Thus the touted increase in insurance enrollment under PPACA will be more than offset by the explosion in underinsurance – affecting the majority of Americans. At this point looking forward, this nefarious outcome is not obvious to most. But as underinsurance sneaks up on us, and more and more individuals are feeling the pain, they’ll be ready. Ready for what? Ready for an improved Medicare that will always be there for us – in both good and bad economic times.
The PNHP press release (link above) provides a reality-based perspective of just what these numbers mean.
This entry is from Dr. McCanne's Quote of the Day, a daily health policy update on the single-payer health care reform movement. The QotD is archived on PNHP's website.
Teachers sue over health plan
By Susan Essoyan
September 15, 2010
Hawaii public school teachers filed suit yesterday in Circuit Court to block changes in their health coverage, saying that the state’s plan to do away with their health benefit trust fund is unconstitutional.
The suit, Kono et al. v. Lingle et al., seeks to represent more than 15,000 active and retired school teachers with health benefits in the Hawaii State Teachers Association Voluntary Employees’ Beneficiary Association Trust.
The teachers are objecting to the state’s plan to transfer their health benefit plans from “the financially sound” VEBA to the “insolvent or nearly insolvent” Employer-Union Health Benefits Trust Fund, according to the lawsuit.
“The forced transfer of the teachers into EUTF is designed to prop up that failing system on the backs of the teachers,” said Paul Alston, attorney for the plaintiffs. “What they will get if they are forced to transfer is higher costs and inferior benefits. It is clearly unconstitutional to take away the valuable benefits the teachers have.”
The suit contends that the change amounts to a breach of contract and violates the Hawaii Constitution by “diminishing or impairing” accrued benefits in the employees’ retirement system. After the switch, teachers will face higher co-payments and curtailed drug coverage and services, it said.
The lawsuit also alleges that the state improperly took $3.96 million from the VEBA trust surplus, which otherwise would have been used as reserves, and put it into the general fund.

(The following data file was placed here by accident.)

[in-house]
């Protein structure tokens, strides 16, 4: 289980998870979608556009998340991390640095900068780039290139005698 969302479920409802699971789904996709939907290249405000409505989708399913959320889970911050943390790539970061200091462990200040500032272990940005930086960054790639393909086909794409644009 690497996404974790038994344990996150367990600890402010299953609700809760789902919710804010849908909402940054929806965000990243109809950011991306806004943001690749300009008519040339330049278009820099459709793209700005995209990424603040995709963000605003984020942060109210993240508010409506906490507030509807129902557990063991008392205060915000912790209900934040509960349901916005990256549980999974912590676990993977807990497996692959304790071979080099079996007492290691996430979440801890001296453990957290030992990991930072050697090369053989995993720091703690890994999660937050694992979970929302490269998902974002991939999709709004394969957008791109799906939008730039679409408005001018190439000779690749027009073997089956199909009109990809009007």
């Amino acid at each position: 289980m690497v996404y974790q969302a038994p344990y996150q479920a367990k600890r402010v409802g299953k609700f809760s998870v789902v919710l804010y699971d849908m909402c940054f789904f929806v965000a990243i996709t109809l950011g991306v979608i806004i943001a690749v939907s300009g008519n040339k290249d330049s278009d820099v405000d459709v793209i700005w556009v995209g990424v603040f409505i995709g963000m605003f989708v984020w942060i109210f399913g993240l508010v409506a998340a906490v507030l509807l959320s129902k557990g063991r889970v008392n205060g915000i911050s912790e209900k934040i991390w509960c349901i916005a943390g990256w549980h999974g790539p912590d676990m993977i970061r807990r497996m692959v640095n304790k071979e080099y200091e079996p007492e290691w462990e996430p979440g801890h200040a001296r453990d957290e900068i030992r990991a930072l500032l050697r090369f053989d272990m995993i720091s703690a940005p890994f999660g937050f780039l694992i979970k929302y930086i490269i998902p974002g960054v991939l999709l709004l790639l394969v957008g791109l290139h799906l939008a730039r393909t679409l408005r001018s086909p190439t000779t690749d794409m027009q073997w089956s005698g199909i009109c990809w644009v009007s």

The Legislature passed a law to phase out the VEBA trust on Dec. 31, and assign teachers to Employer-Union Health Benefits Trust, which covers more than 94,000 state and county employees and retirees.
The court filing included an April 12 letter from Gov. Linda Lingle to legislators in which the governor called the Employer-Union Health Benefits Trust “insolvent,” adding that “its governance is untenable.” She noted that Aon Consulting, the trust’s consultant, warned on March 31 that the trust fund would likely run out of money to cover expenses later this year.
Aon Consulting recommended a 26 percent increase in premiums as of July 1, but the Employer-Union Health Benefits Trust’s board of trustees has voted to keep rates and benefits the same through December of this year.
During Q&A at some of my speaking engagements, a common question from the audience: “Under a single payer, Medicare for all program, would I have to give up my excellent retired teachers’ health benefit program that we fought so hard for all of these years?”
That’s a very good question. These programs are often more comprehensive than Medicare. In fact, that is why we specify an improved Medicare as the framework for a single payer national health program. All essential health benefits would be included; deductibles, co-payments and coinsurance would be eliminated, and the administration of the program would be streamlined. There would be no need to maintain the teachers’ health benefit program as a separate entity.
What is alarming about this report from Hawaii is that these sacrosanct programs are now vulnerable. The teachers’ well-funded voluntary employees’ beneficiary association trust (VEBA) is about to be dumped into the near-bankrupt health benefit trust established for other government employees. The double tragedy is that the teachers lose, and other government employees who should have the most secure of health benefit plans are also losing as more of their health care costs inevitably will be dumped on them.
If our best and most stable health insurance programs are facing this uncertain future, what does that say about the security of other private insurance programs within our fragmented system of financing health care?
The Patient Protection and Affordable Care Act (PPACA) rewards employers who dump their health benefit programs by requiring health care assessments that are only a fraction of what they pay in premiums for their existing insurance programs. Their employees then are forced, by mandate, to purchase plans within the exchanges. Though purchased through exchanges, these plans are merely a slightly more regulated reincarnation of the individual market – the least stable and least reliable of private insurance plans. The subsidies for these plans are the equivalent of vouchers, providing a mechanism for shifting ever more of health care costs to those individuals with the greatest health care needs.